[Guest post by DRJ]

Barack Obama sat down Saturday for an MTV interview that covered a wide range of topics, including how he will spread the wealth to lower-income Americans by taking “chump change” from the rich:

[MTV News staffer] Sway: Our next question is from Matt from Iowa: “If your desire is to spread the wealth around, what incentive is there for me to try to work hard? If I am only going to get more taken away from me, the more money I make, why wouldn’t I just slide into a life of relaxation and let rich people take care of me? And a lot of people are asking similar questions, and I wanted you to specify. What does this mean exactly?”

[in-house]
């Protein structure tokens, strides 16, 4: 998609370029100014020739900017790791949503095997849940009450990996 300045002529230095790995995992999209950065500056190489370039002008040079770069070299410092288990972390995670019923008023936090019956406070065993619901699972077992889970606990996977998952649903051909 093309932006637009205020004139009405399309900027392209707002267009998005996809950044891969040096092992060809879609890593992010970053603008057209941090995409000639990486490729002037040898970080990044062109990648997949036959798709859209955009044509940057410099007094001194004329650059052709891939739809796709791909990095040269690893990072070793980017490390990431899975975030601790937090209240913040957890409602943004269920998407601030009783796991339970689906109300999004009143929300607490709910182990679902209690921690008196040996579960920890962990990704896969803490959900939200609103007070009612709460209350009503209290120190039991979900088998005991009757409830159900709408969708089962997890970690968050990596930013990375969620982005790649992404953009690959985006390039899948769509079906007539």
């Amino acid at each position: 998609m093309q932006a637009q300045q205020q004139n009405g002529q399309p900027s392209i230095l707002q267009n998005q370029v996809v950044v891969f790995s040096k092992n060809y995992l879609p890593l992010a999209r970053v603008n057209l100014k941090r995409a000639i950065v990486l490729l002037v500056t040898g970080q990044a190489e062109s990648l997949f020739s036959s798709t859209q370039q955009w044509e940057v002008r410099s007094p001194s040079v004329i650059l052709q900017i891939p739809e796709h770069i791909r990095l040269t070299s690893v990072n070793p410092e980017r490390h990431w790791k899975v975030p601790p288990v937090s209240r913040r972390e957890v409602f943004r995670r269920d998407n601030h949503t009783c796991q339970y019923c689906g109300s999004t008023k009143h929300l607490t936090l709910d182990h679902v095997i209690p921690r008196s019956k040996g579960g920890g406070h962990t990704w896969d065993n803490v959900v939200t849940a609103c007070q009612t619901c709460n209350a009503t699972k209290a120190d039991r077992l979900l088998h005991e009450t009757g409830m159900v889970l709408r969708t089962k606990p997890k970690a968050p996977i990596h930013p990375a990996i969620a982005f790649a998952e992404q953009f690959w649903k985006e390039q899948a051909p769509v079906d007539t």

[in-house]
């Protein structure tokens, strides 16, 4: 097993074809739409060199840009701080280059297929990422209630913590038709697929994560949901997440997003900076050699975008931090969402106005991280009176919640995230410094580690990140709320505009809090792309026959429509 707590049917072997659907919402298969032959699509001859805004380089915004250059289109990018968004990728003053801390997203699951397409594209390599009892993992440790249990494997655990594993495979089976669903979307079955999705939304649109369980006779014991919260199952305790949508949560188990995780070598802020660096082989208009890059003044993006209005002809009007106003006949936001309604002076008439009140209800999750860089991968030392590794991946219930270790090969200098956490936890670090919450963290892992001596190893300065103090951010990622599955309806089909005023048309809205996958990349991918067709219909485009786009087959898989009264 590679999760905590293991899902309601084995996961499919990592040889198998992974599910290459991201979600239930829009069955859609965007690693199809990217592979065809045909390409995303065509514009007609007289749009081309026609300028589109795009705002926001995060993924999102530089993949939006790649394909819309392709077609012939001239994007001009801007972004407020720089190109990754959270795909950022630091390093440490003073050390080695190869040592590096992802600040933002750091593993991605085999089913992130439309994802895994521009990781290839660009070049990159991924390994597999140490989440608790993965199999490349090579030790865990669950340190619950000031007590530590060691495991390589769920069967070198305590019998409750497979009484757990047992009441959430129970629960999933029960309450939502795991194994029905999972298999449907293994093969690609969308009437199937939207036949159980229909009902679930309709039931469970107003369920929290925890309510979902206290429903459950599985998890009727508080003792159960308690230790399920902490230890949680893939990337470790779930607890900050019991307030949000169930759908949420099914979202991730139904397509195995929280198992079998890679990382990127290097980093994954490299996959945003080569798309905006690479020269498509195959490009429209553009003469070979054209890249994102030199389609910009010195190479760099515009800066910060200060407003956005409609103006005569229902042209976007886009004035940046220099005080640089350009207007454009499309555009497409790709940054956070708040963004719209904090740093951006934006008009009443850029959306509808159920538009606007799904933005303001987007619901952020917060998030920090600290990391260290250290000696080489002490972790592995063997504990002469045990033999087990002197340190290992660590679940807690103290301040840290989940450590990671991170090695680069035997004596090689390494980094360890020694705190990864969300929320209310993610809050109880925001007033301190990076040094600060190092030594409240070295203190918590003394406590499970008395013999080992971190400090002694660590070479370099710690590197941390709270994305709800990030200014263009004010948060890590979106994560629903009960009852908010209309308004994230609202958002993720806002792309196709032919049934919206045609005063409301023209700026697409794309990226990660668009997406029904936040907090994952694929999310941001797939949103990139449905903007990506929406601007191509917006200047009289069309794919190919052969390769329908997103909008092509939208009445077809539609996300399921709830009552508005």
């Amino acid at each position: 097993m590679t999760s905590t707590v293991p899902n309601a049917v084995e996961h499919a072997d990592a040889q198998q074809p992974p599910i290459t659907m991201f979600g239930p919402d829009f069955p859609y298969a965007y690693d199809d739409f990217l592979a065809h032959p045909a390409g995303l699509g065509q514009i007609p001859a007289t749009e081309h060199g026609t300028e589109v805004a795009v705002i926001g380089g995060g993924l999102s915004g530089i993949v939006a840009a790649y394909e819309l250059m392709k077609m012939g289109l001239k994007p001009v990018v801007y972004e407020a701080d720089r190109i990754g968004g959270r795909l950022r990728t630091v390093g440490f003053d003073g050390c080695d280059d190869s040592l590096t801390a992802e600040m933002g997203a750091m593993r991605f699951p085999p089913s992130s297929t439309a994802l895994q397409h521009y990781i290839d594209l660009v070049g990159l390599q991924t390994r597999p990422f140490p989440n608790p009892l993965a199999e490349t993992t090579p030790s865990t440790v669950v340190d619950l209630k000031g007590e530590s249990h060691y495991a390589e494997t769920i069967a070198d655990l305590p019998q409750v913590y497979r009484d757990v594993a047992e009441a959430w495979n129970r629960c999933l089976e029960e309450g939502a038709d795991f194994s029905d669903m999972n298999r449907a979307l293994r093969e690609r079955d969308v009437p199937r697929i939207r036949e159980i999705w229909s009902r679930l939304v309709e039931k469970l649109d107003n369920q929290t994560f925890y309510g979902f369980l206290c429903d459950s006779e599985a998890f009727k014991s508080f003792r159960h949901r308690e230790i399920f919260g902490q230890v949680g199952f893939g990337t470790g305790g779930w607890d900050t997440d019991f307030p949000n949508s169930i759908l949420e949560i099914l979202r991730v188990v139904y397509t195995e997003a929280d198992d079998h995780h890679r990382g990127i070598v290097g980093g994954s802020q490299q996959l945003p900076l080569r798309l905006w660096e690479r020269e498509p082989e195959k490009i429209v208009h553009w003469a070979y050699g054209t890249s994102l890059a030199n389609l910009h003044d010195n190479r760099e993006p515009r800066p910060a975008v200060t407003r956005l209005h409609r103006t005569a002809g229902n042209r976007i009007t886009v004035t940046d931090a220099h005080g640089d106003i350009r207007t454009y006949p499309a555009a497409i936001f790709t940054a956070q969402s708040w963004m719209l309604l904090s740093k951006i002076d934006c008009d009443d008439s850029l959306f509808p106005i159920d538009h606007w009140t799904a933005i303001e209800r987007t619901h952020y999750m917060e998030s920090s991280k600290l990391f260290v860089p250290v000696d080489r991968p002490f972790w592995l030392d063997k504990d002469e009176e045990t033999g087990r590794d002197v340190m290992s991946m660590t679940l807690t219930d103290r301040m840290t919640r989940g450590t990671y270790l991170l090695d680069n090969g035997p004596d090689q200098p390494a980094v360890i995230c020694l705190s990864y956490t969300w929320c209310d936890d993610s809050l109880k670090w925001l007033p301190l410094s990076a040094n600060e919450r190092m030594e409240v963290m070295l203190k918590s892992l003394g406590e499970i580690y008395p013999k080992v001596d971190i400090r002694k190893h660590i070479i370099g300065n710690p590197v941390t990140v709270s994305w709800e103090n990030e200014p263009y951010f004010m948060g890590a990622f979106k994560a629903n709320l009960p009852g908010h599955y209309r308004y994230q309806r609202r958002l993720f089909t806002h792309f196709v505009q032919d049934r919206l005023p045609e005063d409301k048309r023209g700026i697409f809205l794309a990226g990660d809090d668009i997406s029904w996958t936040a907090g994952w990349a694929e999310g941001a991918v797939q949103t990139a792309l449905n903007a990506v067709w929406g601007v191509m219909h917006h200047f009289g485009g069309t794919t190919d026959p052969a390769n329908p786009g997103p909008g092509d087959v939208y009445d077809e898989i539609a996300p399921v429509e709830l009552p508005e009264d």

Obama: What is amazing to me is this whole notion that somehow everybody is just looking out for themselves. I mean, the fact is, we just talked about student loans. When young people who have the drive and the skill to go to college can’t afford to go to college, how do you think we pay for scholarships or loan programs? That money doesn’t grow on trees. It’s got to come from somewhere, and the attitude that I have is that, if we want to grow our economy, the way it grows is from the bottom up. You don’t just give tax breaks to millionaires and billionaires. What you do is make sure the tax code is fair. I want to give a tax cut to 95 percent of working Americans, but in order to pay for that, I’m going to take the tax rates back to what they were in the 1990s for people who are making more than a quarter of a million dollars a year. Now for people who are making more than a quarter of a million dollars a year, if they are paying 2 or 3 percent higher in taxes, the notion that they’re somehow going to stop working, or that this young man is going to not want to be successful, that just doesn’t make any sense. Back in the 1990s, we created more millionaires, more billionaires, because the economy was growing, everything was strong, at every income bracket, people were doing well. So this idea, that somehow everybody is just on their own and shouldn’t be concerned about other people who are coming up behind them, that’s the kind of attitude that I want to end when I am president.